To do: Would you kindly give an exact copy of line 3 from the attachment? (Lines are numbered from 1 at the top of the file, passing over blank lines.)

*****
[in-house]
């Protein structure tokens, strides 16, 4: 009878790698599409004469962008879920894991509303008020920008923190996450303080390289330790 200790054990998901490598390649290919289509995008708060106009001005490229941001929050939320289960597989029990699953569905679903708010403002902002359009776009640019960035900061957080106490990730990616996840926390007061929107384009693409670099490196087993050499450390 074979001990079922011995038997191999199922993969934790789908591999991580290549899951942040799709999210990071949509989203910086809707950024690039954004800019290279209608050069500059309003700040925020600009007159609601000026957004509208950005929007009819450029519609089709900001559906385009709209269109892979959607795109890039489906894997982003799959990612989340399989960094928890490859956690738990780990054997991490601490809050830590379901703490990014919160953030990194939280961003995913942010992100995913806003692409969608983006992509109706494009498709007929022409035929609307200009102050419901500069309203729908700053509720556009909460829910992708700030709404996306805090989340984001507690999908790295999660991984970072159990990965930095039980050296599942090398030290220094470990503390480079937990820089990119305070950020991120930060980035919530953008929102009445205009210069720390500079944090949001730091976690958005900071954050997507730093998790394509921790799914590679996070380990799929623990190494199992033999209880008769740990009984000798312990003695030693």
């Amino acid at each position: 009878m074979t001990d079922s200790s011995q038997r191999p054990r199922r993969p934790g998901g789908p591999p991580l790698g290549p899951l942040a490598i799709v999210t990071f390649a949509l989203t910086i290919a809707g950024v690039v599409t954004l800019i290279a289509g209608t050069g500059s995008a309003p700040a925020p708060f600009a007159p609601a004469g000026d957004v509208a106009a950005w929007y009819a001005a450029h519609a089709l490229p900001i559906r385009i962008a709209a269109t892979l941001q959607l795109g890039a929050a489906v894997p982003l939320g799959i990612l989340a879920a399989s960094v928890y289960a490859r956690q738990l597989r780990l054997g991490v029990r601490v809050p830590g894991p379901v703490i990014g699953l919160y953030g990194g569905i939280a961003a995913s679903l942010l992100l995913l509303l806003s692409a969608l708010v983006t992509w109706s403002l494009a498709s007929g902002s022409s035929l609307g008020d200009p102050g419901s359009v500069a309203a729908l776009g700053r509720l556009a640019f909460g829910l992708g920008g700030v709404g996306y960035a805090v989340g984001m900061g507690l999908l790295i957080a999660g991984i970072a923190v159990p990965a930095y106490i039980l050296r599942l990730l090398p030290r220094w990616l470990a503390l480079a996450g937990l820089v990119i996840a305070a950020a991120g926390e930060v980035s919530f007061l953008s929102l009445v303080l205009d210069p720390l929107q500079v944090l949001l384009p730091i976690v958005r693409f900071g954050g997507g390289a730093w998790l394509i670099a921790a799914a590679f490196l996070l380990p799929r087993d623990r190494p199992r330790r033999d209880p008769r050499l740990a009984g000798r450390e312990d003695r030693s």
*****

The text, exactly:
């Amino acid at each position: 009878m074979t001990d079922s200790s011995q038997r191999p054990r199922r993969p934790g998901g789908p591999p991580l790698g290549p899951l942040a490598i799709v999210t990071f390649a949509l989203t910086i290919a809707g950024v690039v599409t954004l800019i290279a289509g209608t050069g500059s995008a309003p700040a925020p708060f600009a007159p609601a004469g000026d957004v509208a106009a950005w929007y009819a001005a450029h519609a089709l490229p900001i559906r385009i962008a709209a269109t892979l941001q959607l795109g890039a929050a489906v894997p982003l939320g799959i990612l989340a879920a399989s960094v928890y289960a490859r956690q738990l597989r780990l054997g991490v029990r601490v809050p830590g894991p379901v703490i990014g699953l919160y953030g990194g569905i939280a961003a995913s679903l942010l992100l995913l509303l806003s692409a969608l708010v983006t992509w109706s403002l494009a498709s007929g902002s022409s035929l609307g008020d200009p102050g419901s359009v500069a309203a729908l776009g700053r509720l556009a640019f909460g829910l992708g920008g700030v709404g996306y960035a805090v989340g984001m900061g507690l999908l790295i957080a999660g991984i970072a923190v159990p990965a930095y106490i039980l050296r599942l990730l090398p030290r220094w990616l470990a503390l480079a996450g937990l820089v990119i996840a305070a950020a991120g926390e930060v980035s919530f007061l953008s929102l009445v303080l205009d210069p720390l929107q500079v944090l949001l384009p730091i976690v958005r693409f900071g954050g997507g390289a730093w998790l394509i670099a921790a799914a590679f490196l996070l380990p799929r087993d623990r190494p199992r330790r033999d209880p008769r050499l740990a009984g000798r450390e312990d003695r030693s």